HT: Yes, you could treat it in the same way as R-squared, the goal is to have that value as close to 1 as possible.

Q: How do I choose between a flow injected analyzer and a discrete analyzer? 

HN: The flow injection analyzer is a traditional wet chemical method where you need to use larger amounts of reagents which generates more waste. The chemistry is quite sensitive when you’re transferring to discrete analyzers such as the Gallery platform - which is much more open. The reagent addition and their sequence can be easily matched with the flow injection analysis system. Discrete analyzers such as the Gallery platform offers much higher throughput and very low reagent and sample consumption, which leads to a reduction in waste generation and an overall reduction of cost per analysis.  Technology selection is typically based on the type of analysis your lab performs, regulatory methods, detection limits, operator skill level so forth.  These are some of the parameters to consider when you are choosing between the flow injection analyzer or discrete analyzer.

HT: Another benefit of a discrete analyzer is that, with a smaller sample size and smaller reagents, the waste generated will be highly diluted with water just from the natural process of the Gallery platform. When we purchased this, we did rigorous testing at our university to make sure that we can flush the wastewater down the sink. Since our waste is dilute, the university deemed it safe for us to pour that small amount of wastewater down the sink.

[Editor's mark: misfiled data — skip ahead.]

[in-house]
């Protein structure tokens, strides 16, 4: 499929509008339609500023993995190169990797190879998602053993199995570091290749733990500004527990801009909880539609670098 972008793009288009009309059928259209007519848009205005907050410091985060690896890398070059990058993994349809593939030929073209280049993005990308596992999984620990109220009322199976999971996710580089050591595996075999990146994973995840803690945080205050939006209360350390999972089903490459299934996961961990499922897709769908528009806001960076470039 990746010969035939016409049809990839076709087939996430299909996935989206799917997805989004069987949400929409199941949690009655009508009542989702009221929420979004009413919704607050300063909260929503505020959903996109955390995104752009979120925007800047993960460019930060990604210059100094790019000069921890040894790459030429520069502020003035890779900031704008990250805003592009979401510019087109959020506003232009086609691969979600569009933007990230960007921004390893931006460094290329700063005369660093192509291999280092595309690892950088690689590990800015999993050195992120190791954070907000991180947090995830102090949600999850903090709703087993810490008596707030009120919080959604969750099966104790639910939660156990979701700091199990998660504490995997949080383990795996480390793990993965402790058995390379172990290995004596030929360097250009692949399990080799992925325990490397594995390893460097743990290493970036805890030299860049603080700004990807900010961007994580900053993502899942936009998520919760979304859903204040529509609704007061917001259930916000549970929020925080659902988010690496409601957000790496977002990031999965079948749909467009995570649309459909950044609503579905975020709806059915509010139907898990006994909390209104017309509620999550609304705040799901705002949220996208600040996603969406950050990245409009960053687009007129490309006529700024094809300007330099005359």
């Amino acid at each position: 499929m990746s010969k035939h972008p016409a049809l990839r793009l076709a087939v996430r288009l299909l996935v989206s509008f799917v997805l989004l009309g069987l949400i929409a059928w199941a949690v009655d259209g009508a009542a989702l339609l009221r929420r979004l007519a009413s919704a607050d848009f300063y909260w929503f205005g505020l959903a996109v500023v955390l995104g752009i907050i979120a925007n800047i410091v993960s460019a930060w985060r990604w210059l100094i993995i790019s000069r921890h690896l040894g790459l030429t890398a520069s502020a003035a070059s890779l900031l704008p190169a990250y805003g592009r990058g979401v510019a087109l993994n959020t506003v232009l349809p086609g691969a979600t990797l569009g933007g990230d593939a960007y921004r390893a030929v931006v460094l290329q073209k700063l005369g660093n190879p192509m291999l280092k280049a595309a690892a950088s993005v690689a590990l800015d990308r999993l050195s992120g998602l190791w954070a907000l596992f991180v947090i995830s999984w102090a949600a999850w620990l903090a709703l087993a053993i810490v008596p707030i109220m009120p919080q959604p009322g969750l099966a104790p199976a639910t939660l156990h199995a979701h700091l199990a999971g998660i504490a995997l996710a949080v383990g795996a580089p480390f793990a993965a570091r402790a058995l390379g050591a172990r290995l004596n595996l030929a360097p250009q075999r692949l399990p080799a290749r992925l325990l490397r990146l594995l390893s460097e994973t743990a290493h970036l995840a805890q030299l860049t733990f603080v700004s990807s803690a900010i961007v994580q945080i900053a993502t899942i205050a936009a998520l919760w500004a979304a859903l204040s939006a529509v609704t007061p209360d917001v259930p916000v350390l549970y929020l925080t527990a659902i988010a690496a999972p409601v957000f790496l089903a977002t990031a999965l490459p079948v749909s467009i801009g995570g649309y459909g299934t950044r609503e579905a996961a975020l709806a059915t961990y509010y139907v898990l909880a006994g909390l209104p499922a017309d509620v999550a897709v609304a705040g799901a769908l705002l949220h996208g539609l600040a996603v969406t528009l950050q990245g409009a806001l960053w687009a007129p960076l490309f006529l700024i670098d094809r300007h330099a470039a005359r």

Q: Should we use SPSS Statistics, or will it come with the software?

HN: I assume that the question is about whether the calibration functionalities are built into the Gallery platform software, and the answer is yes. You do not need external correlational or statistical software. The Gallery platform comes with its own calibration functionality; it gives a variety of options starting from a simple factor, linear, logarithmic, bias, point to point calibration. One can choose the right calibration functionality with the Gallery platform.

Learn more about beverage testing: Watch this webinar on demand >>